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Contador's contaminated food: excuse or possibility?

By:
Laura Weislo
Published:
September 30, 2010, 3:12 BST,
Updated:
September 30, 2010, 16:59 BST
Edition:
Second Edition Cycling News, Thursday, September 30, 2010
Alberto Contador can't wait to don the yellow jersey for the final time this Tour.

Alberto Contador can't wait to don the yellow jersey for the final time this Tour.

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Anti-doping expert: Clenbuterol contamination plausible

News that Tour de France winner Alberto Contador has tested positive for the banned stimulant clenbuterol has raised the question: is his assertion that food or supplement contamination is responsible for the result plausible? Cyclingnews spoke with expert Dr. Don Catlin of Anti-Doping Research, Inc. to find out.

"Without knowing what the level [of clenbuterol] in his sample is, it's impossible to say," Catlin said. His laboratory works with supplement makers to detect drug contaminants, and Catlin said that clenbuterol is one of the more common contaminats found in supplements.

In 2008, Catlin's lab worked on the case of swimmer Jessica Hardy, who sat out of competition for two years after testing positive for clenbuterol, and found the drug in supplements that she was taking. Hardy used the information to sue the manufacturer.

The drug is a stimulant as well as an anabolic agent, and because of these properties it is not prescribed in its primary use an anti-asthma medication in the US.

In the past the drug was popular amongst athletes before testing was introduced. Djamolidin Abdoujaparov was banned for life after testing positive for the drug at the 1997 Tour de France. It is now easily detectable and tends to remain in the body for an extended period of time, making it a poor choice as far as performance enhancing drugs go.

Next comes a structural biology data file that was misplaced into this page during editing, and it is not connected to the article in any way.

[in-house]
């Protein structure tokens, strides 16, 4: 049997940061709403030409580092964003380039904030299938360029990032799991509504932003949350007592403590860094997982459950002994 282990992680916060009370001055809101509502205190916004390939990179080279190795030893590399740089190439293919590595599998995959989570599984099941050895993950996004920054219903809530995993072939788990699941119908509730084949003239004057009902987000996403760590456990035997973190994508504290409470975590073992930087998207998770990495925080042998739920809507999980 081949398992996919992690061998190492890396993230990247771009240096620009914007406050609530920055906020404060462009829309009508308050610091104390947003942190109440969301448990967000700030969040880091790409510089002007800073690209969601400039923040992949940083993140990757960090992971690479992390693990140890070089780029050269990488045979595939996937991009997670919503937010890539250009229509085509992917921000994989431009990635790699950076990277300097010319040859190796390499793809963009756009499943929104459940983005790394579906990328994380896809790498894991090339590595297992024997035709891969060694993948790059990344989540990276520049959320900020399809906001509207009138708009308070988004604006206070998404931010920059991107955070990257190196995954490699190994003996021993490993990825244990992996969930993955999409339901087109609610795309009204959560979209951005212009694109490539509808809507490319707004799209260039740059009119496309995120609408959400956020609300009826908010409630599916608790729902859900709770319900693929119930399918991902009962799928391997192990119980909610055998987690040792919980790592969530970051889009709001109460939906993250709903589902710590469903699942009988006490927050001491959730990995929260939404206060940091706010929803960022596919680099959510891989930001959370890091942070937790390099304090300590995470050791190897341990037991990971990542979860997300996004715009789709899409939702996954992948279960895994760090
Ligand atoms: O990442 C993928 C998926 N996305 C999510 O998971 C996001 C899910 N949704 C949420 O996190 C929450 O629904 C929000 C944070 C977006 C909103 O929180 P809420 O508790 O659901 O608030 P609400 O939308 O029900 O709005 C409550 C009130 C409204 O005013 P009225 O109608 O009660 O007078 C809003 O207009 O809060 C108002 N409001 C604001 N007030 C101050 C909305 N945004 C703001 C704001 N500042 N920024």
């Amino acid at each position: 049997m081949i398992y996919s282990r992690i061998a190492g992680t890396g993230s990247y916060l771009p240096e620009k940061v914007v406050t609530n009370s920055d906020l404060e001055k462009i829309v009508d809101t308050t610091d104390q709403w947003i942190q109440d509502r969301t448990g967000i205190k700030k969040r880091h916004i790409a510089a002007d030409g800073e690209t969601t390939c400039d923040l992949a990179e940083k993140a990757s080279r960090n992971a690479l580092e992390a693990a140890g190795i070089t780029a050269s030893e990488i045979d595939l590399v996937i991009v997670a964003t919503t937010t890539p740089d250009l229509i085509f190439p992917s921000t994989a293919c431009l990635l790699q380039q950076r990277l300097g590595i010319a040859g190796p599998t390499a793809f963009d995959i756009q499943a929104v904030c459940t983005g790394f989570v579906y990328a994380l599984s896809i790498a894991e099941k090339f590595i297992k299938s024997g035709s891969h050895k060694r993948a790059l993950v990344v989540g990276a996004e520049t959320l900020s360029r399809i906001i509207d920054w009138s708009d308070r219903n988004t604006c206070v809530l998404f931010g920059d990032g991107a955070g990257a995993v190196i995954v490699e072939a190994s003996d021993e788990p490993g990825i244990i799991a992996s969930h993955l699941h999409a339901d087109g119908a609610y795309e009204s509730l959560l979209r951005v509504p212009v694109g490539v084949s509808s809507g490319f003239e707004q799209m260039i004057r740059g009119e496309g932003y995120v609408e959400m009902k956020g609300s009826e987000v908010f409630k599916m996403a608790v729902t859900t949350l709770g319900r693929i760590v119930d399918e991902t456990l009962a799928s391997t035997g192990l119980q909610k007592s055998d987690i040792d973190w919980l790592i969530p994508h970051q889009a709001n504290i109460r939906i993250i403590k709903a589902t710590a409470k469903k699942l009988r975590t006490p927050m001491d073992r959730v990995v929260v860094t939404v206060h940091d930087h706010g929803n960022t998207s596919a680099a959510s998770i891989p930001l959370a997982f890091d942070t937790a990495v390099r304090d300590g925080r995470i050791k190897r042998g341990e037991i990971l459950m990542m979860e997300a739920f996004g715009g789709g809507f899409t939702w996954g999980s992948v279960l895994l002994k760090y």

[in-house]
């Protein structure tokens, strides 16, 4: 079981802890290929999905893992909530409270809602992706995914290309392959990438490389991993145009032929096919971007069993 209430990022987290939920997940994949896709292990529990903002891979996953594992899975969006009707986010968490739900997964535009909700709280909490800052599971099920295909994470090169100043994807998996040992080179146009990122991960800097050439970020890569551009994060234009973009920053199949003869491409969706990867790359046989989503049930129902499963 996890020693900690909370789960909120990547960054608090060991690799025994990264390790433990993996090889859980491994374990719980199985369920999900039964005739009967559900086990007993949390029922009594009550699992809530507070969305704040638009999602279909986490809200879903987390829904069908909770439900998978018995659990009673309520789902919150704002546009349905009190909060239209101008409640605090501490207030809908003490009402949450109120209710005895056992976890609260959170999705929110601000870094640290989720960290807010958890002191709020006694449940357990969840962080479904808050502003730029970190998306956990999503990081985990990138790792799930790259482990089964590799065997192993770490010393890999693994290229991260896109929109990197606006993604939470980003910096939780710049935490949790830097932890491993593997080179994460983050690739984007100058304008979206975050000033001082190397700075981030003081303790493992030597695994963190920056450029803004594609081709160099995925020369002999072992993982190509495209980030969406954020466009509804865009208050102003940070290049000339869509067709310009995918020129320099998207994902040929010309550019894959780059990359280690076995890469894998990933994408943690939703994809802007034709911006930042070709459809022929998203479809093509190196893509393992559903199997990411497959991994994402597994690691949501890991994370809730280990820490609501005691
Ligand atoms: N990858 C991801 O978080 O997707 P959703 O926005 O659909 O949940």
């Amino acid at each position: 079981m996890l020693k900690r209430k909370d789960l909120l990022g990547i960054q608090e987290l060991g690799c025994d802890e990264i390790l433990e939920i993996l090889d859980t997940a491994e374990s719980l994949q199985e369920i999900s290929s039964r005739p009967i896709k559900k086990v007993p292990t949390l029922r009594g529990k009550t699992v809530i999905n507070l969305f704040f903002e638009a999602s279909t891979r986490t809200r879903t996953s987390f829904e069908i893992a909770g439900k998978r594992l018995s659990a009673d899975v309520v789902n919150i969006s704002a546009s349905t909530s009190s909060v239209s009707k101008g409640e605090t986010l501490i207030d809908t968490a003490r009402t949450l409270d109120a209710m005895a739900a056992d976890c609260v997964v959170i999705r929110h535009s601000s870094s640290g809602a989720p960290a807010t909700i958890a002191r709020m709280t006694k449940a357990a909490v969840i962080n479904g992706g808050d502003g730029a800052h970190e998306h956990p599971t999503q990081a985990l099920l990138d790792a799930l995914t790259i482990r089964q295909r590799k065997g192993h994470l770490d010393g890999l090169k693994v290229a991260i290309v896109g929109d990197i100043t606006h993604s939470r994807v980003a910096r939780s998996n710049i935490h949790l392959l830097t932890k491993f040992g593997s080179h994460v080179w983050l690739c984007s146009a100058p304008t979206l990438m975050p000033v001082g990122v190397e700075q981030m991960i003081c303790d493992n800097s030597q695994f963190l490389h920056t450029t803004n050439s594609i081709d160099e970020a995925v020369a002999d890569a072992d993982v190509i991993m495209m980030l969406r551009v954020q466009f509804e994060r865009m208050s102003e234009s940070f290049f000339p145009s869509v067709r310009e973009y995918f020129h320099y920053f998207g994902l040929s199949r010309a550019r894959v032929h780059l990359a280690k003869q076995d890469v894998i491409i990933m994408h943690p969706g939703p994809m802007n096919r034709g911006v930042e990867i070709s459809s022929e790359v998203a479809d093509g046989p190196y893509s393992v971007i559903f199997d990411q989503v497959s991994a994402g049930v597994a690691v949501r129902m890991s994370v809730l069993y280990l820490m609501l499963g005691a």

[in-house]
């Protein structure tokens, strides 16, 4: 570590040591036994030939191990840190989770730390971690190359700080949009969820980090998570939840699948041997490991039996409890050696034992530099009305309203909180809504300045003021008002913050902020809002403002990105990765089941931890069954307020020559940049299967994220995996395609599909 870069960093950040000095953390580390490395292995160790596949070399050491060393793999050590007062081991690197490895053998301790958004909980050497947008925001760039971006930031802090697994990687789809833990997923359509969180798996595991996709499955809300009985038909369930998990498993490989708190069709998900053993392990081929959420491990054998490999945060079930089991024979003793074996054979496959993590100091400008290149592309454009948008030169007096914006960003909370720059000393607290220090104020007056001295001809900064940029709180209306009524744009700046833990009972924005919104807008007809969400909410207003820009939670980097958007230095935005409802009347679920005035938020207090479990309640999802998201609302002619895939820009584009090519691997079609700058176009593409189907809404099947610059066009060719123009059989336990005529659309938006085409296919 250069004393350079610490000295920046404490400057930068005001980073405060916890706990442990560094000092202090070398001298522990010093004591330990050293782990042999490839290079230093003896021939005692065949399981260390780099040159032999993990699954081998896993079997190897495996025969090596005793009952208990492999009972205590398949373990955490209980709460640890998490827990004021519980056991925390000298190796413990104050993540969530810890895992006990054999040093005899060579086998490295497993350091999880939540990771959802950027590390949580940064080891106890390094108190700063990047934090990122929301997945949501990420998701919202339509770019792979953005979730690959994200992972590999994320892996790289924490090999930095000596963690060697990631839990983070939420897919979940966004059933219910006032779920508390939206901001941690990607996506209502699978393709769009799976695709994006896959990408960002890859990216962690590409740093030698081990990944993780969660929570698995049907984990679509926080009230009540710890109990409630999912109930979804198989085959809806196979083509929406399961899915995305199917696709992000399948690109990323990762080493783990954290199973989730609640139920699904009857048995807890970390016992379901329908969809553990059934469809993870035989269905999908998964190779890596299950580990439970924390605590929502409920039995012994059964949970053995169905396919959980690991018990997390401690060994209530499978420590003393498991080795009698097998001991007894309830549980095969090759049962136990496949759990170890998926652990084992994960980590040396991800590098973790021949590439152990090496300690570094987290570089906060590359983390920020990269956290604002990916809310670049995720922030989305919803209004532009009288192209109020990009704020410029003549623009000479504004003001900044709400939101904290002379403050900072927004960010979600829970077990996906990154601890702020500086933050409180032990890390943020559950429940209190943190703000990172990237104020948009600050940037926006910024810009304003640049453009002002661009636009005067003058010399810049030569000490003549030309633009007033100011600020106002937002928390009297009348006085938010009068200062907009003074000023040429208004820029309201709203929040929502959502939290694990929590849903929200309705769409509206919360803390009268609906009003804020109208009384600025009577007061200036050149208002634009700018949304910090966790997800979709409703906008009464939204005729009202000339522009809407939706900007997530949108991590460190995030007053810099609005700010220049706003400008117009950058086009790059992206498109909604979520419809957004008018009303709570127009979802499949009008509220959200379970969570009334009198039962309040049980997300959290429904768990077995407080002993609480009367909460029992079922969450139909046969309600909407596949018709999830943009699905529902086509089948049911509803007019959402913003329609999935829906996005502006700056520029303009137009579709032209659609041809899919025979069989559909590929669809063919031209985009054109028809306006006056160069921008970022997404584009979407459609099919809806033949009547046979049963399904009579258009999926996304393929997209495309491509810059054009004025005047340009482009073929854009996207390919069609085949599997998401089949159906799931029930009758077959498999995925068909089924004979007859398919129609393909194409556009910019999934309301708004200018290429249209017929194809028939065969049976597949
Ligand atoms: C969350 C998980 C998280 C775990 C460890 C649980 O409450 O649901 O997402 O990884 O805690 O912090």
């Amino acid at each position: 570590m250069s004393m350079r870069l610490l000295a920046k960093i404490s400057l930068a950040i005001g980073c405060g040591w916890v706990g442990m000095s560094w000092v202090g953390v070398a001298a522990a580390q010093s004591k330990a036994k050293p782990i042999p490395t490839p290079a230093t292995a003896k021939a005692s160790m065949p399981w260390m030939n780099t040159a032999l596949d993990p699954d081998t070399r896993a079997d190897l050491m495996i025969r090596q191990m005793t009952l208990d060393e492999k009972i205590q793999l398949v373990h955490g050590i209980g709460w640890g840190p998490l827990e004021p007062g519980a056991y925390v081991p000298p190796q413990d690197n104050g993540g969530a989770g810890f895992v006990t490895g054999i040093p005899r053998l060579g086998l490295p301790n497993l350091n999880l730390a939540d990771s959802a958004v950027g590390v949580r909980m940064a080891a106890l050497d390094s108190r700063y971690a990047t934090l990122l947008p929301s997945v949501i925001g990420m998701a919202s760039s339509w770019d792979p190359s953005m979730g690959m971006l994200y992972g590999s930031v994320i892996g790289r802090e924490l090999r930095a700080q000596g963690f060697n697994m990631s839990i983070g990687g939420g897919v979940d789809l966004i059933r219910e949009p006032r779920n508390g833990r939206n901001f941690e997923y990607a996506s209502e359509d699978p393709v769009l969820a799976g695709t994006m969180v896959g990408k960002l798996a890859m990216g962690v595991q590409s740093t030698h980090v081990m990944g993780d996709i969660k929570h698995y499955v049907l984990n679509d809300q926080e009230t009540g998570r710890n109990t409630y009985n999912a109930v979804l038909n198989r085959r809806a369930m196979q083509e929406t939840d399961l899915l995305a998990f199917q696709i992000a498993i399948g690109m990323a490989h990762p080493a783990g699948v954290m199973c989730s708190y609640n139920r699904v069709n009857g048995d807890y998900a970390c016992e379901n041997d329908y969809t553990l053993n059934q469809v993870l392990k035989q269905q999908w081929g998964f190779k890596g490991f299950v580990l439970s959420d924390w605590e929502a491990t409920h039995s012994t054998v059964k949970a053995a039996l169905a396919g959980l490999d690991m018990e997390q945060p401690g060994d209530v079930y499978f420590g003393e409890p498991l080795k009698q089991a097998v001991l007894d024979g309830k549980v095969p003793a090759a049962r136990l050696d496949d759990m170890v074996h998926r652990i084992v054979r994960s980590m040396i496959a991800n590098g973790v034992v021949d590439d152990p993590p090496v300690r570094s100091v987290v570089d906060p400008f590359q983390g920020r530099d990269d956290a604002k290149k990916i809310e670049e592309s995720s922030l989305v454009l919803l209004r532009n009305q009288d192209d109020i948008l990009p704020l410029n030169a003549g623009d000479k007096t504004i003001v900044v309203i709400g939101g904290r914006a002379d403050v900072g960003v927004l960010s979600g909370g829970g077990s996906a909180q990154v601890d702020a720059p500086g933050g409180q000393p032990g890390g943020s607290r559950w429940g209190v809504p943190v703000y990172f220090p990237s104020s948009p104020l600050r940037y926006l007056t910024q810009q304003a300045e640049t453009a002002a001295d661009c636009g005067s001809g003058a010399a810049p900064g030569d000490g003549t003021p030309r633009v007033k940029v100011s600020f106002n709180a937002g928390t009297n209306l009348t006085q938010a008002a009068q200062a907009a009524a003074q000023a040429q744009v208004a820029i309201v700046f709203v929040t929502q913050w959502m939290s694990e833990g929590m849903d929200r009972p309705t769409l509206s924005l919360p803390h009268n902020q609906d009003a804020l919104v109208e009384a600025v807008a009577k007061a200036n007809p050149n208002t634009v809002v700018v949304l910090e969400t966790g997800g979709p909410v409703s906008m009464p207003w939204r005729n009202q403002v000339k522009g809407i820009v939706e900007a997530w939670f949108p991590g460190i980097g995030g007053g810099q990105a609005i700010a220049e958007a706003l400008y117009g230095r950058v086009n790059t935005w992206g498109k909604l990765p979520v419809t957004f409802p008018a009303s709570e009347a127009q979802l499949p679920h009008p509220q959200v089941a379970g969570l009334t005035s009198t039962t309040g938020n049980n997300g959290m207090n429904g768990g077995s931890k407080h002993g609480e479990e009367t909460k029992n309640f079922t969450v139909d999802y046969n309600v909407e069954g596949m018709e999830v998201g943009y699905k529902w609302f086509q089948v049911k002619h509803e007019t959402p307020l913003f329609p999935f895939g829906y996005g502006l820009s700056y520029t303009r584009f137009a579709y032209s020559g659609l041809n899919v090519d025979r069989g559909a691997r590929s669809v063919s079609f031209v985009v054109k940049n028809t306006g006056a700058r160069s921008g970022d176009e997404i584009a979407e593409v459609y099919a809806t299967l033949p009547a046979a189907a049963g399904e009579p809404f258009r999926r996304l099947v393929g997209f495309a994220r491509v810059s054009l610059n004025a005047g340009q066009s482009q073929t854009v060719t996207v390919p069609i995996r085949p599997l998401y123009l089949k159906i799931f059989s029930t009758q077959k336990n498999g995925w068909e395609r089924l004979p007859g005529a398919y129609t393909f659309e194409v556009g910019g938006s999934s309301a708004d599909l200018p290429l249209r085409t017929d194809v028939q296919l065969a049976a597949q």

Can Contador keep his Tour de France title?

The anti-doping rules state that an athlete is responsible for what enters his or her body, and many athletes have fought doping positives with the contaminated supplement defense and lost.

Most recently, Belgian Iljo Keisse, who was acquitted of doping by his national federation after successfully using the defense, had his ban re-instated by the Court of Arbitration for Sport.

However, the UCI's statement issued early Thursday, which made public the level of the drug (50 picograms/millilitre, or 40 times less than the required limit of detection) indicates that the contaminated supplement defense may have some weight to it.

Whether or not the UCI wants to let Contador off is something it says requires "further scientific investigation before any conclusion could be drawn".

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